Morgan and the Forty Thieves Book Review
If you are looking for pure multiplication worksheets, this is not for you.
If you have a young gifted child who is ready for an introduction to multiplication, this is a wonderful book for this purpose.
If your child loves stories and shies away from any kind of mathematics, then this is a great way to introduce multiplication.
If you have a young gifted child who is also a reluctant mathematician, this book is perfect.
If you are looking for something like Life of Fred or Arithmetic for Billy Goats, you will find that Morgan and the Forty Thieves is similar in that it hooks readers in with a story but the latter contains much more of a story and much less of any kind of forced practice.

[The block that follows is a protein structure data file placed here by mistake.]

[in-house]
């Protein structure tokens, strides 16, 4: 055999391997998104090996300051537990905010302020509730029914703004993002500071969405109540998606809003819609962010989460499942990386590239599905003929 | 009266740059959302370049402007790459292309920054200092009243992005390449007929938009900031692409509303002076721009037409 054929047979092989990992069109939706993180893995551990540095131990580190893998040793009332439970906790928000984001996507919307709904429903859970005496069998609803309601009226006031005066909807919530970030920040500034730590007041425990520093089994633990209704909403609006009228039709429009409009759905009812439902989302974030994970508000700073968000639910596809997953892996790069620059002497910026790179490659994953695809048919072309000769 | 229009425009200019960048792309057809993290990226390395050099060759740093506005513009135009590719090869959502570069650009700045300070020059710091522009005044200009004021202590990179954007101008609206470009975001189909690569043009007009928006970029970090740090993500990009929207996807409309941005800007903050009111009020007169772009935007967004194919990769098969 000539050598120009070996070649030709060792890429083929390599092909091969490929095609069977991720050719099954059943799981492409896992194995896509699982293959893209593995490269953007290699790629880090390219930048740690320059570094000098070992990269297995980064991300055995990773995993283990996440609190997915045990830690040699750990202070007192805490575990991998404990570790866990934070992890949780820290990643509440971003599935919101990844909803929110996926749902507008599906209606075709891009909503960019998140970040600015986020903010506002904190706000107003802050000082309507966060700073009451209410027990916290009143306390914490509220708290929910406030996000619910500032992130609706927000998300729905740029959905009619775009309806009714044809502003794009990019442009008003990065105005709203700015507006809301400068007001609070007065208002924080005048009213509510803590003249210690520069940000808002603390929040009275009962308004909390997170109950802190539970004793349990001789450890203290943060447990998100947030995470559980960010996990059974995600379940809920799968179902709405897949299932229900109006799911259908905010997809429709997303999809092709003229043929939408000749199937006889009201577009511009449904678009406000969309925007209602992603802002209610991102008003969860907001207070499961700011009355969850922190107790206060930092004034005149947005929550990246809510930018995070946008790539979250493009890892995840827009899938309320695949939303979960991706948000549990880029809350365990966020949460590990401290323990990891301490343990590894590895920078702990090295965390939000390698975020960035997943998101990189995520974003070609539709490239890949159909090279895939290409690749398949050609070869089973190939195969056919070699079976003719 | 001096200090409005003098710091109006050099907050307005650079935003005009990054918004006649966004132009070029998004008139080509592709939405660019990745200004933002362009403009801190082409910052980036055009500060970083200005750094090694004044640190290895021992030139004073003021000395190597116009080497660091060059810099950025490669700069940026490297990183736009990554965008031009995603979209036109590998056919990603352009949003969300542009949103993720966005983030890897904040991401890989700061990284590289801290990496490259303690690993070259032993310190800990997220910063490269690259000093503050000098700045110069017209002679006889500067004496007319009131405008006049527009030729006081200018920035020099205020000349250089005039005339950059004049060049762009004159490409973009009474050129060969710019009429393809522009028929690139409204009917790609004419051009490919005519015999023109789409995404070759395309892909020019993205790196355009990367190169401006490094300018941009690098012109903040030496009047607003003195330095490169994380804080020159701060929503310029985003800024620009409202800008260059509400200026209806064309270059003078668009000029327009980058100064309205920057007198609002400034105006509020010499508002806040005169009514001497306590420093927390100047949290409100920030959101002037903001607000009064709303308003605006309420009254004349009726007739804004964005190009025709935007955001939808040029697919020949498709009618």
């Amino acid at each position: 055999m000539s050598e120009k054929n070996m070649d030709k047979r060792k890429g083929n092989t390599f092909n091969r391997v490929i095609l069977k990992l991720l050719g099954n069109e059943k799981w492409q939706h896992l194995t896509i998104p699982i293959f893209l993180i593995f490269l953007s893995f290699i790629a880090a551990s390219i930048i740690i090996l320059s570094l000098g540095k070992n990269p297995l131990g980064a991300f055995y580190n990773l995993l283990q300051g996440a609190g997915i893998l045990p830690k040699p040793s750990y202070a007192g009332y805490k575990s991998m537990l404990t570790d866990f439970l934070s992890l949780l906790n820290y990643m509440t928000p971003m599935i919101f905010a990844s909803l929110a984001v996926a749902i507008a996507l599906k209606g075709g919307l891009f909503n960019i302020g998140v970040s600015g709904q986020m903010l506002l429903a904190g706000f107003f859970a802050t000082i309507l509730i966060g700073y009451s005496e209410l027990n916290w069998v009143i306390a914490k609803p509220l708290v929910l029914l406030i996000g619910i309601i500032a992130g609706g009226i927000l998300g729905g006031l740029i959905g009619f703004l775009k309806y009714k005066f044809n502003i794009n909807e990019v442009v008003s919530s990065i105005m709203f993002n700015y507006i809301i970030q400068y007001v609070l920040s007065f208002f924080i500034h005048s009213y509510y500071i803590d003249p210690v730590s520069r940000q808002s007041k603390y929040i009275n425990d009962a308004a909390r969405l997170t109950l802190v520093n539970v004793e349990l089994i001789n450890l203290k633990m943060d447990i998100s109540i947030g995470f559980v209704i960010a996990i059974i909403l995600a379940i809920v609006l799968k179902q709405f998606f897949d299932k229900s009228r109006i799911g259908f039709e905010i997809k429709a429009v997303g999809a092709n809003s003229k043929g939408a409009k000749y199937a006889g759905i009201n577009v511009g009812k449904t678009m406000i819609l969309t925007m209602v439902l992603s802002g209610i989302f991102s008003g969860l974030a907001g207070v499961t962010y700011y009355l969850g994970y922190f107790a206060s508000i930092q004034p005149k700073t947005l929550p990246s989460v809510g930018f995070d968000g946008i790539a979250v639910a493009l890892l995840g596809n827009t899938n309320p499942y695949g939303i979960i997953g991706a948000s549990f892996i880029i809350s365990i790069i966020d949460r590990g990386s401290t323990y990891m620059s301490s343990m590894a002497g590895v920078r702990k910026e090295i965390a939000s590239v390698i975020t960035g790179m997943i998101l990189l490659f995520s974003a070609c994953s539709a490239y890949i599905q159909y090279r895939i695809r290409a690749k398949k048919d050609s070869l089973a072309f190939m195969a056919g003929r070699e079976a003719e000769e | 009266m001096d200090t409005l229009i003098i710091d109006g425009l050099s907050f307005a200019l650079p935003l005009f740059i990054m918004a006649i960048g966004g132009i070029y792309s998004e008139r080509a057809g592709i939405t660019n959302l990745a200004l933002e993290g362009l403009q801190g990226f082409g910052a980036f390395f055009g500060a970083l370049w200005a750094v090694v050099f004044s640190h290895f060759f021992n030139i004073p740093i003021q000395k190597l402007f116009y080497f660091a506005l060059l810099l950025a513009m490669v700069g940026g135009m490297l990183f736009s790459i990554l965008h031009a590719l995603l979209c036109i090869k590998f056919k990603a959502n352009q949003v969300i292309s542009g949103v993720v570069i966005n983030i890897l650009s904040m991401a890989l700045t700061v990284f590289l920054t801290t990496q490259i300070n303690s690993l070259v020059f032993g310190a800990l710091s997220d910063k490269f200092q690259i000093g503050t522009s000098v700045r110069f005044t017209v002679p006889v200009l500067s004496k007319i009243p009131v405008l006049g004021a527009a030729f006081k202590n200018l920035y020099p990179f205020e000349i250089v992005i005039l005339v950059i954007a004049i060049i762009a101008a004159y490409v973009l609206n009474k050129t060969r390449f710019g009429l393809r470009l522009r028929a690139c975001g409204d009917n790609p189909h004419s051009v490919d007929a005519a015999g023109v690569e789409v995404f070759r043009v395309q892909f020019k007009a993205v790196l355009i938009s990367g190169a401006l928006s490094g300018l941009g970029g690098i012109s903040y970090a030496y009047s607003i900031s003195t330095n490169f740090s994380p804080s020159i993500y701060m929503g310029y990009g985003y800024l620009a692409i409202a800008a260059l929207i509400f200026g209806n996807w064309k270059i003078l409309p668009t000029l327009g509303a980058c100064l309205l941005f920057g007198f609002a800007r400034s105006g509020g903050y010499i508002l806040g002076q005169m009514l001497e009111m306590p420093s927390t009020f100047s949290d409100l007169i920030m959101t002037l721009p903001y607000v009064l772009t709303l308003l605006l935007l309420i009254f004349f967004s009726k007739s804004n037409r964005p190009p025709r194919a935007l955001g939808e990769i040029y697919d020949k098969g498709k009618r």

Through an engaging story, young readers are introduced simply without difficulty or effort to how multiplication works. There is also science (Galileo Galilei, Charles Darwin, Albert Einstein, various animals), history (telegram, Golden Age of Islam), geography (Massachusetts, Persia), literature (Emily Dickinson, Oliver Wendell Holmes, The Thousand and One Nights), and mathematics (Counting, Magic Square, Puzzles, Patterns, Geometry) involved in this unit type experience. The author has created a free teacher's guide on her website with numerous resources and activities that can be used in conjunction with reading the book. While some readers may want to read it in one sitting, some teachers/parents may want to prolong the experience via extensive research and games.
I highly recommend this for young gifted children ready for multiplication and/or for young reluctant mathematicians.